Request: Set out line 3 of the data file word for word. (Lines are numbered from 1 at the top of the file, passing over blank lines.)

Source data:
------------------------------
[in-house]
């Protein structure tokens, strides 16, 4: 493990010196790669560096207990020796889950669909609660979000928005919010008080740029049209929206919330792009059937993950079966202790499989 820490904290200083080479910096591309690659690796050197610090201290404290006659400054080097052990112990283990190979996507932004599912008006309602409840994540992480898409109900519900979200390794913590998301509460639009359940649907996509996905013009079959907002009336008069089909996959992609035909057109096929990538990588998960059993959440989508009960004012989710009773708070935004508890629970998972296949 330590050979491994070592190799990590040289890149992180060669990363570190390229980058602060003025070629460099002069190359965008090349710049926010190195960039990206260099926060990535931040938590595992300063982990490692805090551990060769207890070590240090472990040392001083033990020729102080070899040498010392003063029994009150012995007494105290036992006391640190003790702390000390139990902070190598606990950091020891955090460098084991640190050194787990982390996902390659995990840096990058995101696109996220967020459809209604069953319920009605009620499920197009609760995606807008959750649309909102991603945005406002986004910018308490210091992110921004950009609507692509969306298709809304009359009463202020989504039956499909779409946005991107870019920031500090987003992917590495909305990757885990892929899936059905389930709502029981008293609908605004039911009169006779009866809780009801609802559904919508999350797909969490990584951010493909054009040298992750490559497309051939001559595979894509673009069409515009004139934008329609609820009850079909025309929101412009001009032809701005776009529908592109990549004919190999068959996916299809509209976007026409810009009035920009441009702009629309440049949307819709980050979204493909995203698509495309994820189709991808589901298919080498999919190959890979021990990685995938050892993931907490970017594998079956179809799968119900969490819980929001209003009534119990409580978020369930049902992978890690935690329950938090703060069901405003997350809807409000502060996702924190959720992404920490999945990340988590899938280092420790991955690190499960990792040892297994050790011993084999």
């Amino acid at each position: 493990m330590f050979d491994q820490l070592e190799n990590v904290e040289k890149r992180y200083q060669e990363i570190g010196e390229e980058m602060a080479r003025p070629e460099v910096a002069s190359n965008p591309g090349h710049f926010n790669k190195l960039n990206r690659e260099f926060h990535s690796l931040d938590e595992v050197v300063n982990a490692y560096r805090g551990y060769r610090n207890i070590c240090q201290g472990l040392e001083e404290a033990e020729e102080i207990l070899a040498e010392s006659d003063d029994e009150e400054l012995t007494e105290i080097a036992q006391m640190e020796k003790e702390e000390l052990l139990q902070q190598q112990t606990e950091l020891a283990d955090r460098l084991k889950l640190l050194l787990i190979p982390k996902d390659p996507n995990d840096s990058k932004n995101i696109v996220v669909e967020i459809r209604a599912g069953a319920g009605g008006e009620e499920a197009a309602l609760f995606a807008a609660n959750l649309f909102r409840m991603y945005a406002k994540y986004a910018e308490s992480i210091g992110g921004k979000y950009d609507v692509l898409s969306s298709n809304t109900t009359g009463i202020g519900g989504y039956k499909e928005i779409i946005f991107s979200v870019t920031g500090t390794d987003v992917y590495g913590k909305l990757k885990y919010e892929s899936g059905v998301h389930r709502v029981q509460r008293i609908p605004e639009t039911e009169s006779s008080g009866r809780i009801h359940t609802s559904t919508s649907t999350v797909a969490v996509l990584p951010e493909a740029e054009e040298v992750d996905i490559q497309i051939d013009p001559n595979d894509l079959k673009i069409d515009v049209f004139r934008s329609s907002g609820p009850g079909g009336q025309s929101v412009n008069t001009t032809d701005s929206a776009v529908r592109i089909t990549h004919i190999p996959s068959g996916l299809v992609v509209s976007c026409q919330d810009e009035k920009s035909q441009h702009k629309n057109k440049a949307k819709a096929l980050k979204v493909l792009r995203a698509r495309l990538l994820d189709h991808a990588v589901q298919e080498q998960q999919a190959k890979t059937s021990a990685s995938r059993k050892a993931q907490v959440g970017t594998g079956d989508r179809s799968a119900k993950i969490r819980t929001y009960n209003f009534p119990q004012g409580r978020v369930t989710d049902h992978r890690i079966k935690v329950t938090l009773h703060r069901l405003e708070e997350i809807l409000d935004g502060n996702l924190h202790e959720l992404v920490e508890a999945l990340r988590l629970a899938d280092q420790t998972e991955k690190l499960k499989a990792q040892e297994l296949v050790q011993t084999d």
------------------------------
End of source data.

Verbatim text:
């Amino acid at each position: 493990m330590f050979d491994q820490l070592e190799n990590v904290e040289k890149r992180y200083q060669e990363i570190g010196e390229e980058m602060a080479r003025p070629e460099v910096a002069s190359n965008p591309g090349h710049f926010n790669k190195l960039n990206r690659e260099f926060h990535s690796l931040d938590e595992v050197v300063n982990a490692y560096r805090g551990y060769r610090n207890i070590c240090q201290g472990l040392e001083e404290a033990e020729e102080i207990l070899a040498e010392s006659d003063d029994e009150e400054l012995t007494e105290i080097a036992q006391m640190e020796k003790e702390e000390l052990l139990q902070q190598q112990t606990e950091l020891a283990d955090r460098l084991k889950l640190l050194l787990i190979p982390k996902d390659p996507n995990d840096s990058k932004n995101i696109v996220v669909e967020i459809r209604a599912g069953a319920g009605g008006e009620e499920a197009a309602l609760f995606a807008a609660n959750l649309f909102r409840m991603y945005a406002k994540y986004a910018e308490s992480i210091g992110g921004k979000y950009d609507v692509l898409s969306s298709n809304t109900t009359g009463i202020g519900g989504y039956k499909e928005i779409i946005f991107s979200v870019t920031g500090t390794d987003v992917y590495g913590k909305l990757k885990y919010e892929s899936g059905v998301h389930r709502v029981q509460r008293i609908p605004e639009t039911e009169s006779s008080g009866r809780i009801h359940t609802s559904t919508s649907t999350v797909a969490v996509l990584p951010e493909a740029e054009e040298v992750d996905i490559q497309i051939d013009p001559n595979d894509l079959k673009i069409d515009v049209f004139r934008s329609s907002g609820p009850g079909g009336q025309s929101v412009n008069t001009t032809d701005s929206a776009v529908r592109i089909t990549h004919i190999p996959s068959g996916l299809v992609v509209s976007c026409q919330d810009e009035k920009s035909q441009h702009k629309n057109k440049a949307k819709a096929l980050k979204v493909l792009r995203a698509r495309l990538l994820d189709h991808a990588v589901q298919e080498q998960q999919a190959k890979t059937s021990a990685s995938r059993k050892a993931q907490v959440g970017t594998g079956d989508r179809s799968a119900k993950i969490r819980t929001y009960n209003f009534p119990q004012g409580r978020v369930t989710d049902h992978r890690i079966k935690v329950t938090l009773h703060r069901l405003e708070e997350i809807l409000d935004g502060n996702l924190h202790e959720l992404v920490e508890a999945l990340r988590l629970a899938d280092q420790t998972e991955k690190l499960k499989a990792q040892e297994l296949v050790q011993t084999d």